Prevention of access clauses and Hybrid Clauses

The judges went on to consider policies which provided cover for (in addition to or without Disease Clauses) the prevention or restriction of access to business premises. They were less generous to policyholders in their rulings in this regard.

For clauses that provide cover for interruption for “restrictions imposed” or “restrictions placed” by a public authority on premises, the court held that only those restrictions that were made law would count. Guidance, such as that issued by the prime minister on social distancing, was not sufficient, nor were cases where employees or customers decided not to visit premises, notwithstanding that they were legally permitted to do so.

This will disappoint businesses that suffered losses both at the beginning of the year (before the Health Protection (Coronavirus, Business Closure) (England) Regulations 2020 came into force on 21 March) and in recent months when, although there has been no forced closure of their businesses, they have suffered losses because the public is, for example, shopping or dining out less as a result of social distancing guidelines.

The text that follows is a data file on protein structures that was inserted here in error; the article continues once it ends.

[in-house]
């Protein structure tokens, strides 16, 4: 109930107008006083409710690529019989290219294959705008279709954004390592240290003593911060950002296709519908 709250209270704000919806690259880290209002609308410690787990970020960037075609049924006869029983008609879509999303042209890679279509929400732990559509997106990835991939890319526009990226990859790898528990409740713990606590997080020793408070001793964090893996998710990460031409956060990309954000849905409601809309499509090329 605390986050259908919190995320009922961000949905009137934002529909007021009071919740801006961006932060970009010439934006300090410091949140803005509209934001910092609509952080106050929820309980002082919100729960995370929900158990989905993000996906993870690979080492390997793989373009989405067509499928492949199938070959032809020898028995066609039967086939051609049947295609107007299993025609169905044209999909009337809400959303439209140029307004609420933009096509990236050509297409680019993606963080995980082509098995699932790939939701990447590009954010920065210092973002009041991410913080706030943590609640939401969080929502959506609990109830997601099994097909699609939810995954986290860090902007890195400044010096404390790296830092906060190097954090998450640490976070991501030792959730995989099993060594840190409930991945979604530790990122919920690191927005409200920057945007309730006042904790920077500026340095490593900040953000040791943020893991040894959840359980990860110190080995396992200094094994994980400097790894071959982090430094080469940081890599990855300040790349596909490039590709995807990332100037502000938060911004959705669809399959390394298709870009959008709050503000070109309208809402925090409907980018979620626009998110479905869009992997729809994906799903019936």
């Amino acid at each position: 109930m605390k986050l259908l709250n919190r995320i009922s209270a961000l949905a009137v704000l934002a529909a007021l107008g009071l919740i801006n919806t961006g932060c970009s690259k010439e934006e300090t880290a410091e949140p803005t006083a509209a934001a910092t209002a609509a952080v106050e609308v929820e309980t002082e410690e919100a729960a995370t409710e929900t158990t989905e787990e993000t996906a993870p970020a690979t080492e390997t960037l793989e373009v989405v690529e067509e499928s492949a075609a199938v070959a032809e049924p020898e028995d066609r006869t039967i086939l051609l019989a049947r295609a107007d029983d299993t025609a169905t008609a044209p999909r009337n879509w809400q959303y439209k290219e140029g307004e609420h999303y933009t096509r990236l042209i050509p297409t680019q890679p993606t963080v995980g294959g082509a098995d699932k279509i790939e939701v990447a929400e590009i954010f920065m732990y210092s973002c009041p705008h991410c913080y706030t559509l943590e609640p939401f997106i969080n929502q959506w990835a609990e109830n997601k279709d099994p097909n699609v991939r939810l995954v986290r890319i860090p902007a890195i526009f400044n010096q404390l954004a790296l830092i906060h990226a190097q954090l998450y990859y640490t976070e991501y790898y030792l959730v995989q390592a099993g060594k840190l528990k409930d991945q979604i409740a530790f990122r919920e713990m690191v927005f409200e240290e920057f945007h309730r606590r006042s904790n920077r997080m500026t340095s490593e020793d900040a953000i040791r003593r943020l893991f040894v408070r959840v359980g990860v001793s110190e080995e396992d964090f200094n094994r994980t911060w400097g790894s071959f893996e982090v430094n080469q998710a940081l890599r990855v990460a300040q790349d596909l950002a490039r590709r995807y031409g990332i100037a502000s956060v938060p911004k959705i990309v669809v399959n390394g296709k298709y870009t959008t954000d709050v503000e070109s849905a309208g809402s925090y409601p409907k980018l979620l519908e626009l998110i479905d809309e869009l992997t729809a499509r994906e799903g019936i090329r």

The court also held that where policies cover BI where there is an “inability to use” premises, there is no cover merely because the insured cannot use all of the premises. Equally, there will not be an “inability to use” premises by reason of any and every departure from their normal use.

Similarly, the court issued some practical guidance for pubs and restaurants with “prevention of access” cover, stating that where they closed completely in response to the 21 March regulations, there was a qualifying prevention of access from the moment of closure.